This is an inspiring tale of two donkeys, a library, and a very dedicated teacher. Each Wednesday and Saturday a man hops onto a donkey and its companion to travel for four to eight hours to visit up to fifteen remote villages in the abandoned countryside of Magdalena, Colombia. Meet Luis Soriano, a primary school teacher, and his biblioburros, Alfa and Beto. Each of the donkeys carries a saddle loaded with books (up to a combined total of 120) and a sitting blanket to visit the children of these villages.
During his teaching career, Soriano noted that students who lived in remote villages had difficulty reading and learning, largely because parents were illiterate and there was no access to books. Soriano’s epiphany occurred in 1990, when he saw two unemployed donkeys and realized he could place saddles on them to carry books, bringing textbooks and literature to the children. Soriano explains how critical the biblioburro is for these communities: “In [remote rural] regions, a child must walk or ride a donkey for up to 40 minutes to reach the closest schools. The children have very few opportunities to go to secondary school. There are [few] teachers that would like to teach in the countryside.” Soriano’s adorable mobile library is the perfect solution.
As he approaches the village after a long, arduous ride, Soriano and his biblioburro are greeted by 40 to 50 children, eager to learn how to read, opening the doors to wondrous new worlds. In addition to teaching the children how to read, Soriano prepares lessons about history, geography, and classic stories. Since the program began, the biblioburro has served more than 5,000 children. A mother, whose children benefit from the biblioburro expressed her appreciation: “You can just see that the kids are excited when they see the biblioburro coming this way. It makes them happy that he continues to come. For us, his program complements what the children learn in school. The books they do not have access to they get from the biblioburro.”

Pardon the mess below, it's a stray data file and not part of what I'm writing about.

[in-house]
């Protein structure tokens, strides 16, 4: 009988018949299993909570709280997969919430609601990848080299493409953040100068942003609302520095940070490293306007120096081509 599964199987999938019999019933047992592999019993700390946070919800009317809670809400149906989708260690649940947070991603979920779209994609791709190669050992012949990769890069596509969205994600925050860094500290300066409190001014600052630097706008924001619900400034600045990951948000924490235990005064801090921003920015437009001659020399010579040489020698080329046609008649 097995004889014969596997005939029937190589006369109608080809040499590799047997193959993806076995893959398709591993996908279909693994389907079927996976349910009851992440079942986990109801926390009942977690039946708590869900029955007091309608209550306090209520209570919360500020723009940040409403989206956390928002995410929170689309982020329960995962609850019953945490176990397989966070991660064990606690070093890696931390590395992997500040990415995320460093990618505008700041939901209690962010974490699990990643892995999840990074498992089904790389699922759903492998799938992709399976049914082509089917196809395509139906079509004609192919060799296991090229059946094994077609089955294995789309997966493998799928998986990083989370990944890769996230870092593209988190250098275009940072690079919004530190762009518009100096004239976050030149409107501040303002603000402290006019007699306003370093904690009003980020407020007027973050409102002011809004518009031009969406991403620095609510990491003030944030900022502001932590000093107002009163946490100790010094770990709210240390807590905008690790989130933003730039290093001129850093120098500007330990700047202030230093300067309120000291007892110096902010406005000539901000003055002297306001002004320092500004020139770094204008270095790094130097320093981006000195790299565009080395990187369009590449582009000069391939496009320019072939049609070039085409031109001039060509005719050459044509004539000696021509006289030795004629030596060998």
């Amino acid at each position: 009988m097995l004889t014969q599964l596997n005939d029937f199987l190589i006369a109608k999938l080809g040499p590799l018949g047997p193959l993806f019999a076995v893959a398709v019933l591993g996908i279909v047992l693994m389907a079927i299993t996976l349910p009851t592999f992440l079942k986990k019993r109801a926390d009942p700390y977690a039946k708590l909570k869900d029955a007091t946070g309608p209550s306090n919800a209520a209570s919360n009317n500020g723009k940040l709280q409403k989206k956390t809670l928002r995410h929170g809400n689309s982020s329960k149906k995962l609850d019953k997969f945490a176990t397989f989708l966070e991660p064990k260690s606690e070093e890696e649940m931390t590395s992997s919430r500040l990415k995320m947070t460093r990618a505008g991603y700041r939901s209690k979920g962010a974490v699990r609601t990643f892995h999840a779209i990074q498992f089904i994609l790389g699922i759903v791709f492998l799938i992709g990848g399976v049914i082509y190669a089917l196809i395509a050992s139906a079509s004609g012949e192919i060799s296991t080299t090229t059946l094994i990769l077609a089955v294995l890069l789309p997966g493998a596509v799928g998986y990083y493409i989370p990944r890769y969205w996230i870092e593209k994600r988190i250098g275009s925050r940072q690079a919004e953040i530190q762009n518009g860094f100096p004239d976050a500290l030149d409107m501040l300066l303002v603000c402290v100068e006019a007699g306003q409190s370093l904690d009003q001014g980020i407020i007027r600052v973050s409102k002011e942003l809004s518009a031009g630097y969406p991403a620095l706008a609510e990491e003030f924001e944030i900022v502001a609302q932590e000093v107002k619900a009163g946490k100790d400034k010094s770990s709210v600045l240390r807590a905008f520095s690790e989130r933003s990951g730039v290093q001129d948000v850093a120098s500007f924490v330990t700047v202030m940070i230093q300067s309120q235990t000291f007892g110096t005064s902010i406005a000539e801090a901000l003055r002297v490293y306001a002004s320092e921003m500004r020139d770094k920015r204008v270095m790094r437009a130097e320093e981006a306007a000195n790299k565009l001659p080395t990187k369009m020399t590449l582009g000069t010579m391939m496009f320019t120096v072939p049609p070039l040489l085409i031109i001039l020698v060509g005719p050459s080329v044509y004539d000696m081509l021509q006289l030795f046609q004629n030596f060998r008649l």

Soriano’s dedication to educating children through his biblioburro has inspired people and libraries around the globe to donate critically-needed funds and more than 4,200 books to the program. Soriano and his wife have built a library next to their home with those donations. The library is now the largest free library in Magdalena.
Traveling through remote valleys takes it toll on Soriano, now 43 years old. He has traveled thousands of miles, more than 5,000 hours, and has sustained several major injuries (attacked by bandits in 2006, a fractured leg in 2008, and a leg amputation due to an accident with one of the donkeys in 2012).
For any teacher of bibliophile, Soriano is truly an inspiration. With two old, but hard-working donkeys, he proves that you do not need expensive technology and the internet to teach — you just need passion, persistence, and dedication — and a little help from supporters. Soriano adds, “For us teachers, it’s an educational triumph, and for the parents [it’s] a great satisfaction when a child learns how to read. That’s how a community changes and the child becomes a good citizen and a useful person. Literature is how we connect them with the world.”
For further reading: www.fundacionbiblioburro.com